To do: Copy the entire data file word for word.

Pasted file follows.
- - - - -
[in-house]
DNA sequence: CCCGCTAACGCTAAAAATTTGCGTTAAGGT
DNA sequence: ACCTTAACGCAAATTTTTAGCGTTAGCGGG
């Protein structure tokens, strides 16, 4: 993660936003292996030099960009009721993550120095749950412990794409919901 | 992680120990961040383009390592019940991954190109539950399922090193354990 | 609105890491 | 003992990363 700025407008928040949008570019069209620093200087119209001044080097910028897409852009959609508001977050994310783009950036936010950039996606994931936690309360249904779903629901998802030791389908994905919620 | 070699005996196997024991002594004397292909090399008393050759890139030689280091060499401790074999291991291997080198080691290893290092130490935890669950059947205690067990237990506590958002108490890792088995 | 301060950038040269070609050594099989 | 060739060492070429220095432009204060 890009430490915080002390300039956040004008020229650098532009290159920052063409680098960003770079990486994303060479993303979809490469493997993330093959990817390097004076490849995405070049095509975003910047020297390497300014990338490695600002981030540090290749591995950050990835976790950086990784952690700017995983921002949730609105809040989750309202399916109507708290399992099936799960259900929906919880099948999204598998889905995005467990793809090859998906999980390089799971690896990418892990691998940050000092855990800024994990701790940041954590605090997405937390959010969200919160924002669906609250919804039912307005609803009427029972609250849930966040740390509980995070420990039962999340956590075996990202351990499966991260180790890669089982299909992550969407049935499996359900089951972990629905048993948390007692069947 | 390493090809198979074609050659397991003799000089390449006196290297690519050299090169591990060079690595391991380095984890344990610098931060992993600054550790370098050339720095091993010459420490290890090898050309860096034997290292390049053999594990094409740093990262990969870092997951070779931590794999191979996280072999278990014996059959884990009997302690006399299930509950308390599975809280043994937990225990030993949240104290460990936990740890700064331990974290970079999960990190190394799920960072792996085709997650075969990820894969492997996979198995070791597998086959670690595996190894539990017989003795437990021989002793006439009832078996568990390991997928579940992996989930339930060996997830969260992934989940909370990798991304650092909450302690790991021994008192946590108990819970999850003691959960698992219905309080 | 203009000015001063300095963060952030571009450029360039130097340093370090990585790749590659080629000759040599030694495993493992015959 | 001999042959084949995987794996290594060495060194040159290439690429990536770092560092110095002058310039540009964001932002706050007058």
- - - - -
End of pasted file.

[in-house]
DNA sequence: CCCGCTAACGCTAAAAATTTGCGTTAAGGT
DNA sequence: ACCTTAACGCAAATTTTTAGCGTTAGCGGG
């Protein structure tokens, strides 16, 4: 993660936003292996030099960009009721993550120095749950412990794409919901 | 992680120990961040383009390592019940991954190109539950399922090193354990 | 609105890491 | 003992990363 700025407008928040949008570019069209620093200087119209001044080097910028897409852009959609508001977050994310783009950036936010950039996606994931936690309360249904779903629901998802030791389908994905919620 | 070699005996196997024991002594004397292909090399008393050759890139030689280091060499401790074999291991291997080198080691290893290092130490935890669950059947205690067990237990506590958002108490890792088995 | 301060950038040269070609050594099989 | 060739060492070429220095432009204060 890009430490915080002390300039956040004008020229650098532009290159920052063409680098960003770079990486994303060479993303979809490469493997993330093959990817390097004076490849995405070049095509975003910047020297390497300014990338490695600002981030540090290749591995950050990835976790950086990784952690700017995983921002949730609105809040989750309202399916109507708290399992099936799960259900929906919880099948999204598998889905995005467990793809090859998906999980390089799971690896990418892990691998940050000092855990800024994990701790940041954590605090997405937390959010969200919160924002669906609250919804039912307005609803009427029972609250849930966040740390509980995070420990039962999340956590075996990202351990499966991260180790890669089982299909992550969407049935499996359900089951972990629905048993948390007692069947 | 390493090809198979074609050659397991003799000089390449006196290297690519050299090169591990060079690595391991380095984890344990610098931060992993600054550790370098050339720095091993010459420490290890090898050309860096034997290292390049053999594990094409740093990262990969870092997951070779931590794999191979996280072999278990014996059959884990009997302690006399299930509950308390599975809280043994937990225990030993949240104290460990936990740890700064331990974290970079999960990190190394799920960072792996085709997650075969990820894969492997996979198995070791597998086959670690595996190894539990017989003795437990021989002793006439009832078996568990390991997928579940992996989930339930060996997830969260992934989940909370990798991304650092909450302690790991021994008192946590108990819970999850003691959960698992219905309080 | 203009000015001063300095963060952030571009450029360039130097340093370090990585790749590659080629000759040599030694495993493992015959 | 001999042959084949995987794996290594060495060194040159290439690429990536770092560092110095002058310039540009964001932002706050007058």